Pregnancy and breastfeeding vitamins

July 2, 2016

A healthy, varied diet is important for ensuring both the mother and her developing baby receive adequate nutrition.  Although its best to get vitamins and minerals from the food you eat, when pregnant or breastfeeding, some specific vitamins are recommended to ensure you get adequate amounts. Below are 5 key messages from an article I wrote that discussed important vitamins required around the time of pregnancy and during breastfeeding. 

 

  • Did you know: Supplements of folic acid (around early pregnancy) and vitamin D for pregnant and breastfeeding women are recommended. 

 

Several key vitamins are needed during pregnancy and breastfeeding. Wherever possible, these should be provided by a good diet. However some supplements are recommended.

 

  • Did you know: Although awareness of the need to take folic acid appears to be high among women, the number of women who actually take a folic acid supplement before conception is very low – only around 2 out of 10 women.

 

Since the early 1990s, it was evident that consumption of folic acid around the time of conception could reduce the risk of neural tube defects.  The UK Government advises women who may become pregnant to take a daily folic acid supplement of 400 micrograms, continuing up to the 12th week of pregnancy.  

 

  • Did you know: A daily vitamin D supplement of 10 micrograms is recommended for all women throughout pregnancy and breastfeeding.

Poor maternal vitamin D status can have an impact on the infant’s vitamin D status and their long-term bone health. Many women in the UK have a low vitamin D status which, if severe, puts them at risk of osteomalacia, the adult form of rickets.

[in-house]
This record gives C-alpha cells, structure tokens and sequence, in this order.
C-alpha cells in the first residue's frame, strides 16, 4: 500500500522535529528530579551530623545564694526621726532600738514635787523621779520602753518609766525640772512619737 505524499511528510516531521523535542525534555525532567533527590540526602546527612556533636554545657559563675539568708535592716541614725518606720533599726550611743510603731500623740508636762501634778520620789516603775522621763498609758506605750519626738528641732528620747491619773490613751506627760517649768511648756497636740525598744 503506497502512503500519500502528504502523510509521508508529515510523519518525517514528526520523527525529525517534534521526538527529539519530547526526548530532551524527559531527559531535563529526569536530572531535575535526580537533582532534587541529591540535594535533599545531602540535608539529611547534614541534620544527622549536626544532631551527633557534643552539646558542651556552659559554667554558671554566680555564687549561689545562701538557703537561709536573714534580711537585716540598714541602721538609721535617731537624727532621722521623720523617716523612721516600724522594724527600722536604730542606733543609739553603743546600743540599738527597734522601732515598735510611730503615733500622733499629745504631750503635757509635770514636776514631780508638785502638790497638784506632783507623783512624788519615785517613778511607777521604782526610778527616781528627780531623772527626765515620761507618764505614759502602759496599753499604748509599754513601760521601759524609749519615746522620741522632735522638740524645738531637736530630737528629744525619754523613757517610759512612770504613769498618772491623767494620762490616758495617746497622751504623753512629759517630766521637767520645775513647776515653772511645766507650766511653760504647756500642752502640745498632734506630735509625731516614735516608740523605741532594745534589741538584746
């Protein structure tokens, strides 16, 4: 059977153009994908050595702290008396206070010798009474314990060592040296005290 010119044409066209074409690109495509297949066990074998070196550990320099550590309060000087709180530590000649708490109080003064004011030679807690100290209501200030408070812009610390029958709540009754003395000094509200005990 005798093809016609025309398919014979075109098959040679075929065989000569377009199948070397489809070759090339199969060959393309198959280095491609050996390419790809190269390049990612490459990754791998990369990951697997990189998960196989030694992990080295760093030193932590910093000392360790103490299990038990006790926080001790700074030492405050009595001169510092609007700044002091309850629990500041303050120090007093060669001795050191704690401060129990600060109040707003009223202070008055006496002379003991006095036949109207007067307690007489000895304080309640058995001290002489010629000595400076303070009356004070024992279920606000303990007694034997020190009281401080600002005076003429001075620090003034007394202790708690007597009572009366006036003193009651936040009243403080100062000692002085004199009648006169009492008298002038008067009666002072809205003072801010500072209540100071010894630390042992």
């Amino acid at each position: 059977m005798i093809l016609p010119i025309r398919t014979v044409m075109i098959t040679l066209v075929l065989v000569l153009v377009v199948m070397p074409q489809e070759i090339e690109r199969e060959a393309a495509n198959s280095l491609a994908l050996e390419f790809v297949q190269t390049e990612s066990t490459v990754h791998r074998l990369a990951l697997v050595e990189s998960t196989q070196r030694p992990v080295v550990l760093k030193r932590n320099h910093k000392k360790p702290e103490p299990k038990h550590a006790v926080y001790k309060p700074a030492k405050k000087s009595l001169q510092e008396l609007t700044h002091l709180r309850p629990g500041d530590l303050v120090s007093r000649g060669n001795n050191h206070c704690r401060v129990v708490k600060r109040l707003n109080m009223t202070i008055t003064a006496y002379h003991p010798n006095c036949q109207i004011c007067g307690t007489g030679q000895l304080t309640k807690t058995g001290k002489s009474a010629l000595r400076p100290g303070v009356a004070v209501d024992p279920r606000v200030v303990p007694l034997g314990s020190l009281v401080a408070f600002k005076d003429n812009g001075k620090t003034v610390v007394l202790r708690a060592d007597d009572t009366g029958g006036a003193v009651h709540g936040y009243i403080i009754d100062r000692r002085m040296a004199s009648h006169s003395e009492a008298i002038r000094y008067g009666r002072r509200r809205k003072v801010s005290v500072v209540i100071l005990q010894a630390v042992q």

• Did you know: Any supplements containing vitamin A, high-dose multivitamin supplements and fish liver oil supplements should be avoided during pregnancy as they may not be safe.

Vitamin A is essential for normal structure and function of the skin and it’s also vital for vision, growth and a healthy immune system. Large amounts of vitamin A can harm the unborn baby, causing malformations.

 

  • Did you know: Vegan pregnant women may require a vitamin B12 supplementation in addition to folic acid and vitamin D.

 

Vegetarian diets that contain only small amounts of dairy products and eggs, and particularly vegan diets where no animal products are consumed, are likely to be lacking in vitamin B12 (and may also be low in calcium, vitamin B2, iron and vitamin D).

 

Wyness L (2015) Vitamin supplementation and nutrition during pregnancy and breastfeeding. British Journal of Midwifery 23(10): 695-701.

 

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